Literacy is coming to some rural Ethiopian children on a donkey's back. VOA's Peter Heinlein visited the Ethiopian town of Awassa, to meet an Ethiopian-American man who returned to the land of his birth to Make a Difference with youngsters hungry for learning.
It is school-closing time in Awassa. A donkey-drawn wagon trundles into a public square and children come.
Donkey carts are common here. But a cart filled with tales of fantasy and faraway lands is unique. It's the Donkey Mobile Library, bringing books to children who have none.
Donkey library founder Yohannes Gebregiorgis holds his young audience captive with his readings. Yohannes emigrated to the United States half a lifetime ago. He became an American citizen. But he came back, giving up a comfortable life as a children's librarian in San Francisco, because it bothered him that while Ethiopian kids may go to school, they have no books.
"Most schools don't have libraries. Basically, that makes it very difficult for kids to get reading material," Yohannes said.
The main reason there are no libraries is there are almost no children's books in any of Ethiopia's many languages.
"Most kids we have noticed holding a book upside down. We have taken pictures of those kids," he said. "But later on we find out that those kids learn how to use the book, how to flip the pages and how to look at the pictures and then gradually to read the stories in the book."
Admasu Apuye grew up in Awassa. He never had a book. Now he brings his two and a half year old son Meseker to listen, and to learn about the world inside those pages, a world Admasu never knew as a boy.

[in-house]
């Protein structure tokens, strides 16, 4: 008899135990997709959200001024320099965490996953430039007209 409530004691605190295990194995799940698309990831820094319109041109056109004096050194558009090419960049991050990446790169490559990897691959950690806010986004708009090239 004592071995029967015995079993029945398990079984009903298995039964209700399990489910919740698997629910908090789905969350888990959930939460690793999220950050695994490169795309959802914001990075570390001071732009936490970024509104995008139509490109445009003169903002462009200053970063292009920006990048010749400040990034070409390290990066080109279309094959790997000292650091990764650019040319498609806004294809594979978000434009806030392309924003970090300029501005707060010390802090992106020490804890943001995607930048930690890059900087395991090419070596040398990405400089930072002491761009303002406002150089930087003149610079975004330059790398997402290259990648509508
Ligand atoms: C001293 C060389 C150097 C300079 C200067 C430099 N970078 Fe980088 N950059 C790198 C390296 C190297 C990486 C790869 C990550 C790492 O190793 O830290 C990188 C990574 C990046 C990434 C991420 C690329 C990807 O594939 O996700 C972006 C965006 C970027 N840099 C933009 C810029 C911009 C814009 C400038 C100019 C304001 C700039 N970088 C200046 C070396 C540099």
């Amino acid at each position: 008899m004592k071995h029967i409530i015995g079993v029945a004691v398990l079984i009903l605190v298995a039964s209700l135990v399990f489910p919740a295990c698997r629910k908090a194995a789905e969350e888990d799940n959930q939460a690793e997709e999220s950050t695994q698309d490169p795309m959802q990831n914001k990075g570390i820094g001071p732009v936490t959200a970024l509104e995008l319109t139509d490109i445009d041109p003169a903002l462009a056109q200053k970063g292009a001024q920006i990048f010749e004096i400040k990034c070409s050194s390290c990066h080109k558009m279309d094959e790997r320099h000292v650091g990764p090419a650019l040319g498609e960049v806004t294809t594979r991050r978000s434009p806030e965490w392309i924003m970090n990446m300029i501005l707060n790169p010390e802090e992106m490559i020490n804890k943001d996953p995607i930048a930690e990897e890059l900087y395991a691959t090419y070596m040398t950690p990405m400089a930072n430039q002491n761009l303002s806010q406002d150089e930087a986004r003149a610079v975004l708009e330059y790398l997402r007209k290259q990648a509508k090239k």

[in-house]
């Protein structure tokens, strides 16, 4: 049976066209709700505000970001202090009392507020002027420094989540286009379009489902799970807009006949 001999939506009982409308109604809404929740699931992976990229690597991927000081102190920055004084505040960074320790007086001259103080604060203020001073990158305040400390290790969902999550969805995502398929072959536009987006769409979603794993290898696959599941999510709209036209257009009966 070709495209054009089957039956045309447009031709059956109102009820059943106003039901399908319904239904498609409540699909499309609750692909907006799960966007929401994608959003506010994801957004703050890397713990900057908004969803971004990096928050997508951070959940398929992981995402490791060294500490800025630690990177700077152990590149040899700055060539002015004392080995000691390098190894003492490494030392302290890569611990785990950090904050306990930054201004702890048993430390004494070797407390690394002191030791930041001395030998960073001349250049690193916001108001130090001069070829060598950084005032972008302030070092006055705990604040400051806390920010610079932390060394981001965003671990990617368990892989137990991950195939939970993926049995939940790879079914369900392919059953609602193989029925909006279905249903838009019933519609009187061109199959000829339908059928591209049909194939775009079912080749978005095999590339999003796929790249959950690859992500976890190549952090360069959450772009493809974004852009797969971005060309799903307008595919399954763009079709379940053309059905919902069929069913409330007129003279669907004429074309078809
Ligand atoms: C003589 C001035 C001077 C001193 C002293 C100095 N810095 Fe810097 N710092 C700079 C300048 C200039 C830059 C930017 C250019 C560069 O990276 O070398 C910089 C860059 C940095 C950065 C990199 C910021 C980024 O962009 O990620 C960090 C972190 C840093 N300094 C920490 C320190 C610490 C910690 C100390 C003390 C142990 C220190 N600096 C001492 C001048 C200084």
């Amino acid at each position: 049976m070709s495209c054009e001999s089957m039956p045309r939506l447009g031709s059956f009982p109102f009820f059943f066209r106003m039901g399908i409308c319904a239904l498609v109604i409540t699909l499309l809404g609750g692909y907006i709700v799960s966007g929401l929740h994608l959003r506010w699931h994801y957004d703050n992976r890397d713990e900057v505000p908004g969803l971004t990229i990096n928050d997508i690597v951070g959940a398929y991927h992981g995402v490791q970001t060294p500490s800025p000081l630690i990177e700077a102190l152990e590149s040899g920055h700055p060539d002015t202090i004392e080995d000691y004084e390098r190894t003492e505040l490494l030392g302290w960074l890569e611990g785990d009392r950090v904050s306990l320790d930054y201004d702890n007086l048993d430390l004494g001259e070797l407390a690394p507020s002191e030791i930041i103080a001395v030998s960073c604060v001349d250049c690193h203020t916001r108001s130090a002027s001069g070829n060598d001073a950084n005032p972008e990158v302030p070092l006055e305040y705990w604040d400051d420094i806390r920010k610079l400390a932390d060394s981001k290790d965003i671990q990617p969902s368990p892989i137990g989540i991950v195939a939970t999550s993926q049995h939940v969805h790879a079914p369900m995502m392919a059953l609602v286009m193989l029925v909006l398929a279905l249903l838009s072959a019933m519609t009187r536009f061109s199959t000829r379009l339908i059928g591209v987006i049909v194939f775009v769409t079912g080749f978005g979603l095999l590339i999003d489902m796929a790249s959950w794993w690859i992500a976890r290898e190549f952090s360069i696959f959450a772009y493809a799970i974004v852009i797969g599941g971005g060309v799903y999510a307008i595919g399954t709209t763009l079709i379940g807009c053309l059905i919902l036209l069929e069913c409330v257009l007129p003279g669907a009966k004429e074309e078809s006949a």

With financing from American civic groups, more donkey libraries are planned. Donated English-language books are arriving. Meanwhile, Yohannes has established a publishing house to produce books in languages local kids can read.
His first effort, in three languages, was a re-creation of an old folk tale about, what else, a boy and his donkey.
"I grew up hearing this story," Yohannes recalls. "So, when I first started this organization, I wrote this story and we published it and this became really a fundraiser for us. (It is) Still sold in the United States."
Oh, and the donkeys. Originally, they were a big part of drawing kids to the mobile library. But Yohannes discovered, much to his delight, that it wasn't the donkeys that excited the kids. It was the books.
"And they come really to read and they sit with books even if they don't know how to read they open the book and see the pictures and just enjoy the pictures," he said.
Yohannes dreams about taking his donkey mobile libraries to more Ethiopian towns and villages. After all, there are millions of eager children. The donkeys may be resting now, but there's plenty of work to be done.